I intervened. I wasn’t a delegate but I had some standing at the time, and I said, “Racism, too, is a labor issue. We can’t just unequivocally give our support to somebody saying they’re a union, over and over again, when they don’t act like it in real life.” My recollection is that the Labor Council still backed the PPA, but on a much closer vote.
M.G.: But they were actually part of the Labor Council?
N.D.: They started out as members, back when they were still AFSCME. And for awhile, after they got their independent union, their PPA contract, they were still part of the local Labor Council. But they’ve since broken away from all of that.
I think that’s pretty much true nationally. I think it’s fairly universal. This is part of why I find it hard to think of the police associations as unions or labor organizations anymore. But when they need it, they still play the union card.
M.G.: But in the case of this particular union, the safety and rights of all Portland is at stake. For decades, communities of color, of disenfranchisement, have felt under siege. Meanwhile the whole police force is imagined to be responsible for the actions of a few.
N.D.: It’s undoubtedly true that some cops are worse than others, some more blatantly racist or more brutal. And being able to fire them would be good. But as I’ve tried to say, the problem goes well beyond a labor contract or a few bad apples. Police departments were created and exist to maintain a society that itself has issues of racism (and exploitation and unfairness). The discussion we need to have is about the kind of policing we’d like to have, the responsibility and oversight of police, and ultimately, the kind of society we’d like to live in.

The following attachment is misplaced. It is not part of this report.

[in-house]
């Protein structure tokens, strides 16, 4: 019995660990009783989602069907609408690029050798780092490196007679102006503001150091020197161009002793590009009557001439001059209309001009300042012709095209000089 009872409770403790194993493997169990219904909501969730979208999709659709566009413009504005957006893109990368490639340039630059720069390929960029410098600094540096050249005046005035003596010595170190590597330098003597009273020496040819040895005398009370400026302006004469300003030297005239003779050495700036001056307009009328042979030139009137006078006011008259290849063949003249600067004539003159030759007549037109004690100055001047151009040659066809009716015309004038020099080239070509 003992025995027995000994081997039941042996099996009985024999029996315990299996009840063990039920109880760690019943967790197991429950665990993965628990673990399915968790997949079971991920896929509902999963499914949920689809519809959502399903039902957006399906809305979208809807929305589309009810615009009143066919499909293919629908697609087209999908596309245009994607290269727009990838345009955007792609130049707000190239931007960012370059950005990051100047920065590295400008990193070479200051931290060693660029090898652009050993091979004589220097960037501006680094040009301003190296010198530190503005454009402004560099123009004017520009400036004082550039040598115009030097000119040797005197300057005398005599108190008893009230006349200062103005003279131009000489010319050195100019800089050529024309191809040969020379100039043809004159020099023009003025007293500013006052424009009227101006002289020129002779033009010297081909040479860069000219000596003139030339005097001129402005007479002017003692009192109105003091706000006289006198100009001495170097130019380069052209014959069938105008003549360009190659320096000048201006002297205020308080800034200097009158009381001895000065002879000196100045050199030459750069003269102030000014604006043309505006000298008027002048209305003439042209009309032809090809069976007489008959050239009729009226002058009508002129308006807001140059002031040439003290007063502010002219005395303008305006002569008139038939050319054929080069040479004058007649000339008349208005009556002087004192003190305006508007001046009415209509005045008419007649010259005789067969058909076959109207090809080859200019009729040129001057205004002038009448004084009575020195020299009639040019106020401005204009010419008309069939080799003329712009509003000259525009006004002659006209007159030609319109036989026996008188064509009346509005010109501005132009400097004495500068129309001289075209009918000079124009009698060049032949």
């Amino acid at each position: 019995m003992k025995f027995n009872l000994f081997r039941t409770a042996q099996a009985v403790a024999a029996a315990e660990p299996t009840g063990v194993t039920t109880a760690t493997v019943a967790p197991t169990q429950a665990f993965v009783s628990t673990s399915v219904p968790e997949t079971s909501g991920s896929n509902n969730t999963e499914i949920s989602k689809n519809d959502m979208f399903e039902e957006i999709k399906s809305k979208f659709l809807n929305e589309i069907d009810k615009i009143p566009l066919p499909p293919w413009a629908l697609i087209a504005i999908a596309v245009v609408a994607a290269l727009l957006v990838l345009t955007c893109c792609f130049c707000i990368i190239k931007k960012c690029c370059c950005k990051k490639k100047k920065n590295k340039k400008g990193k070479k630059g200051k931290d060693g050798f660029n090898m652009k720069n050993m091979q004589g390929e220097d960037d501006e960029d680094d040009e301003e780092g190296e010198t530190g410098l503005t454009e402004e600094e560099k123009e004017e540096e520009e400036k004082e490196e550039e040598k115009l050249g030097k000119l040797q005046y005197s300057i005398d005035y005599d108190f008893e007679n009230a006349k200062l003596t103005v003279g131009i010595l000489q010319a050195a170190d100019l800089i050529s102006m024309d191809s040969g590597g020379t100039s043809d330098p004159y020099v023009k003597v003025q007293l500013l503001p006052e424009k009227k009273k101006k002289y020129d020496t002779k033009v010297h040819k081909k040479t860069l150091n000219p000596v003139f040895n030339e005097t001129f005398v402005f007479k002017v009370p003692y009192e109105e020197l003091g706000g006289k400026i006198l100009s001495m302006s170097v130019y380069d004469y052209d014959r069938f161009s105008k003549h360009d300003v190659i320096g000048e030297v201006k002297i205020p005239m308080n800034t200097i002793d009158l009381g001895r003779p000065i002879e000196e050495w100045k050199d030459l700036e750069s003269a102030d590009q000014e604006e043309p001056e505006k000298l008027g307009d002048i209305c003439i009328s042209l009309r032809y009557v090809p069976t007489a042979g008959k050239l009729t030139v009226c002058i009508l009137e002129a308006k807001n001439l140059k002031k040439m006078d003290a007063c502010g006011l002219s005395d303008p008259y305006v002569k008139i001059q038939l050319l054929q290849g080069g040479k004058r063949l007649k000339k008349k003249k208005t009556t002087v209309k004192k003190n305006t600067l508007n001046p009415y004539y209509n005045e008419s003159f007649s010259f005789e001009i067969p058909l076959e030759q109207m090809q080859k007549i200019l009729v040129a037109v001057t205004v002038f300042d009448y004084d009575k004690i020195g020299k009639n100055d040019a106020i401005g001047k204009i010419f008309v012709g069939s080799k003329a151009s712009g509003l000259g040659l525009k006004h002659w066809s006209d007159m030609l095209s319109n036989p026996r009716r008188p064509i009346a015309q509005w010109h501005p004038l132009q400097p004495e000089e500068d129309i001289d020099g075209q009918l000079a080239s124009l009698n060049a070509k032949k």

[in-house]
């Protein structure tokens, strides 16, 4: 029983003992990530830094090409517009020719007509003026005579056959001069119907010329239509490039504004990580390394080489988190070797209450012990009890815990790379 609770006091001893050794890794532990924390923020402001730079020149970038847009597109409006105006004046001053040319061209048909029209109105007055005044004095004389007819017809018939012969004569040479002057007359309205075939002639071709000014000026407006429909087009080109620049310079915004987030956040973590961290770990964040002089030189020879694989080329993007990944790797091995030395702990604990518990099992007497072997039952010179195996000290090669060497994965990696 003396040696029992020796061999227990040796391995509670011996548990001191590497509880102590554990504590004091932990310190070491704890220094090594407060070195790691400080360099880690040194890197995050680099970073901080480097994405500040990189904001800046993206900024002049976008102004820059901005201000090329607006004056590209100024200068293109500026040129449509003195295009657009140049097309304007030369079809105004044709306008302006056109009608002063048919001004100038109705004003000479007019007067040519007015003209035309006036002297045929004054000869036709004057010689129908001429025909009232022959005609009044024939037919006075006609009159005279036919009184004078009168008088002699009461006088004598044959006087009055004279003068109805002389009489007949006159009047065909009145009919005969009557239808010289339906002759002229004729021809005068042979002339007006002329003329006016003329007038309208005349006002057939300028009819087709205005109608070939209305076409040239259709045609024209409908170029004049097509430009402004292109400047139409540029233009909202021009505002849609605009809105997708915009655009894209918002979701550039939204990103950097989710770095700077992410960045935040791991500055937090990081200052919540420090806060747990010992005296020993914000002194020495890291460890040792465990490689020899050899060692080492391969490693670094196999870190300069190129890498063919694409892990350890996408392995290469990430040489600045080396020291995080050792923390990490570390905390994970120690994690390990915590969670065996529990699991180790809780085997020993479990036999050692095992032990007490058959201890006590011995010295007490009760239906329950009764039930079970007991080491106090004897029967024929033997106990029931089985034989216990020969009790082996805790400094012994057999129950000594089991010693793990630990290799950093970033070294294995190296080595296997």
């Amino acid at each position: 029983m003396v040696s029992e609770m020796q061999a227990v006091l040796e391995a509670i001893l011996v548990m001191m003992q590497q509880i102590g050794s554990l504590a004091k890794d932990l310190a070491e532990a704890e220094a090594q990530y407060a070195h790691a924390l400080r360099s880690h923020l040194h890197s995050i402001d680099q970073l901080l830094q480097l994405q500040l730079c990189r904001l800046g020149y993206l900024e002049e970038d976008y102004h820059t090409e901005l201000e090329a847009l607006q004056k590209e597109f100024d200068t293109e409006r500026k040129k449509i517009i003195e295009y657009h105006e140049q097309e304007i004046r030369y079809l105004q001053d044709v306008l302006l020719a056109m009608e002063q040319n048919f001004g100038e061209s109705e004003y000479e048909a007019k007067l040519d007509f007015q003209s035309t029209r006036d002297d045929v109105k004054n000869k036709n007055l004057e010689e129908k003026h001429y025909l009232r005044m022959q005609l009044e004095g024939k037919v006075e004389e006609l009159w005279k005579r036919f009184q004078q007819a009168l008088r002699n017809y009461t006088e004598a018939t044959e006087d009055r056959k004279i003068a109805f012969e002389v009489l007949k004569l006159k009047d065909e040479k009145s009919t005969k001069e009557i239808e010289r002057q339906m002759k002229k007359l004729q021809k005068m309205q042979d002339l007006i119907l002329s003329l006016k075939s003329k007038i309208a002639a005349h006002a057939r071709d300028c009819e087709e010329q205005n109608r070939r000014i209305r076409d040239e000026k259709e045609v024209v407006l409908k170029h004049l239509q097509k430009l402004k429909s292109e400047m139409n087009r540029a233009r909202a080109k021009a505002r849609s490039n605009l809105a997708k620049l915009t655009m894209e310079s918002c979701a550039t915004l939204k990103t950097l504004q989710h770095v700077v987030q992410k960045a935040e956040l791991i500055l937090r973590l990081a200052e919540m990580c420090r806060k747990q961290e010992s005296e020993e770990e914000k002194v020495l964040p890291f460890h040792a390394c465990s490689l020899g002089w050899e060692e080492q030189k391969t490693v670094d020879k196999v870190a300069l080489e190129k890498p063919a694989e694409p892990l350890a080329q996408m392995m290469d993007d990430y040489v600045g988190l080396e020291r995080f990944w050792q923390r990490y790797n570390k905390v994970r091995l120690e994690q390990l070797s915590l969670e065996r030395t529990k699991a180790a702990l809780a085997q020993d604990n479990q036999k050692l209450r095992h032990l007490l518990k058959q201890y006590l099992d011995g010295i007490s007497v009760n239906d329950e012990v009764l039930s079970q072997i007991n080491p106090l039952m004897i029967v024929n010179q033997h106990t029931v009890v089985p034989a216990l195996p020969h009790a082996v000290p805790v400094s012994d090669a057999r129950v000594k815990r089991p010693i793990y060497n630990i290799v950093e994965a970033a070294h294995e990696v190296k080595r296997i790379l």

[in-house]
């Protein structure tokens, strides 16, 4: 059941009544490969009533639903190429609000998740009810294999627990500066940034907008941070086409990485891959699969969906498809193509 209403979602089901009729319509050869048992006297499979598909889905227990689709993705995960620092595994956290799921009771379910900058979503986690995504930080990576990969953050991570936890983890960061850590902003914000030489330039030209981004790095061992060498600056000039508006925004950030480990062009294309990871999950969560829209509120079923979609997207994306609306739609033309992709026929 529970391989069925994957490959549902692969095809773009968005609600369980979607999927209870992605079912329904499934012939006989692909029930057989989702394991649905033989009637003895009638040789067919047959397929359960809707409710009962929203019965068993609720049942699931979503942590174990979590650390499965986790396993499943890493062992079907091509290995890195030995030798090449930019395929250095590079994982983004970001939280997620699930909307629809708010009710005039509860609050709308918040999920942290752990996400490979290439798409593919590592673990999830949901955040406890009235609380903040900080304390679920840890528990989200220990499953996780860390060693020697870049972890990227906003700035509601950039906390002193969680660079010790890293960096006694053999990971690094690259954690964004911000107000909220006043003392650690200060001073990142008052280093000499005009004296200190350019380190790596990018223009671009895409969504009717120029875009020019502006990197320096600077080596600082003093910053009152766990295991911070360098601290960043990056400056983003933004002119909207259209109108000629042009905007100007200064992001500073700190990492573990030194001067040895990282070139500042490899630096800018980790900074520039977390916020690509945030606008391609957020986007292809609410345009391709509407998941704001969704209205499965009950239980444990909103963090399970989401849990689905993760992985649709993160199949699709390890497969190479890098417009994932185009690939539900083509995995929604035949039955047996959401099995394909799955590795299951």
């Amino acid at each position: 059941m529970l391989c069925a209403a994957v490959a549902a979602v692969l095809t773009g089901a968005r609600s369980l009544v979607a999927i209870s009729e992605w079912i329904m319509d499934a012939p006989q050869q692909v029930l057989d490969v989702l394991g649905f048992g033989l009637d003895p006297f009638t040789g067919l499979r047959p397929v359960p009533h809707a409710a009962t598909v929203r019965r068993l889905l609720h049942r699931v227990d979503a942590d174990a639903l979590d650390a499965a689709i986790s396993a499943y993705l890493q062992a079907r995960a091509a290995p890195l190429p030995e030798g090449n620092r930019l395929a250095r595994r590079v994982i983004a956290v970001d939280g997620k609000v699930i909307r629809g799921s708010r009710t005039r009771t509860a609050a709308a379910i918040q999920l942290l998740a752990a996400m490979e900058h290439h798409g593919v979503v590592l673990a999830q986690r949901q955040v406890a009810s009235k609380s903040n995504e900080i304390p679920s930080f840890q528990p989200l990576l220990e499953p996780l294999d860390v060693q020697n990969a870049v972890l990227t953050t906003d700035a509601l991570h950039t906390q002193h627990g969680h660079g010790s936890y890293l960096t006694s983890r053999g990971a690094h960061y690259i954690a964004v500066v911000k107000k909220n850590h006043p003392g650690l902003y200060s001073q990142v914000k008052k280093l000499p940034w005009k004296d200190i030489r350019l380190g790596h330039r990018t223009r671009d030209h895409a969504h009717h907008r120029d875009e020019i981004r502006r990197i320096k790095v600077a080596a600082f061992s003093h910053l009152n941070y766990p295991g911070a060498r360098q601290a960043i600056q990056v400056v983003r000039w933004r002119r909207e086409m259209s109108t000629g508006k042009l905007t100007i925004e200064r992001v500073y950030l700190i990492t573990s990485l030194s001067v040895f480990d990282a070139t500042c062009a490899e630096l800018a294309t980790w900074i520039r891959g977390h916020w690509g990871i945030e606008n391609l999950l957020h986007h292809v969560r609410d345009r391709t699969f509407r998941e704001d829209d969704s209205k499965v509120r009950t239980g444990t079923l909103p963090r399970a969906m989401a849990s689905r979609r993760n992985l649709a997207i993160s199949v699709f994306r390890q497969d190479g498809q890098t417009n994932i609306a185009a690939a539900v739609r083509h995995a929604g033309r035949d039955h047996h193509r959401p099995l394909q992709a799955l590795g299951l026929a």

Impenetrable Force: Upcoming events on race, police and reform
There are five events this week, including City Club’s Friday Forum, to gather in community to talk about race and policing, and to observe these last few days of Black History Month.
Saturday, Feb. 21: Oregon Humanities Community Discussion on Race and Policing, Conversation leader: Veronica Dujon, PSU sociology professor and associate dean of the College of Arts and Sciences. Center for Intercultural Organizing, 700 N Killingsworth St., 1:30-3 p.m.; public welcome, no charge.
Monday, Feb. 23: Arresting Power, 90-minute, locally made documentary. Hollywood Theatre, 7 p.m. Tickets available online and (while they last) at the door: $6-8.
Tuesday, Feb. 24: Oregon Humanities Community Discussion on Race and Policing, conversation leader: Adam Davis, executive director of Oregon Humanities. Mount Hood Community College Student Union, 26000 SE Stark St., Room 1051, Gresham; 5:30-7 p.m.; public welcome, no charge.
Friday, Feb. 27: “Can Portland’s Police Really Change?” City Club’s Friday Forum, 614 SW 11th Avenue, doors open 11:30 a.m. for 12:15 p.m. program. Advance registration required; $30 admission for non-members includes lunch.
Saturday, Feb. 28: Oregon Humanities Community Discussion on Race and Policing, Conversation leader: Wendy Willis, executive director of the Policy Consensus Initiative. Rockwood Library, 17917 SE Stark St.; public welcome, no charge.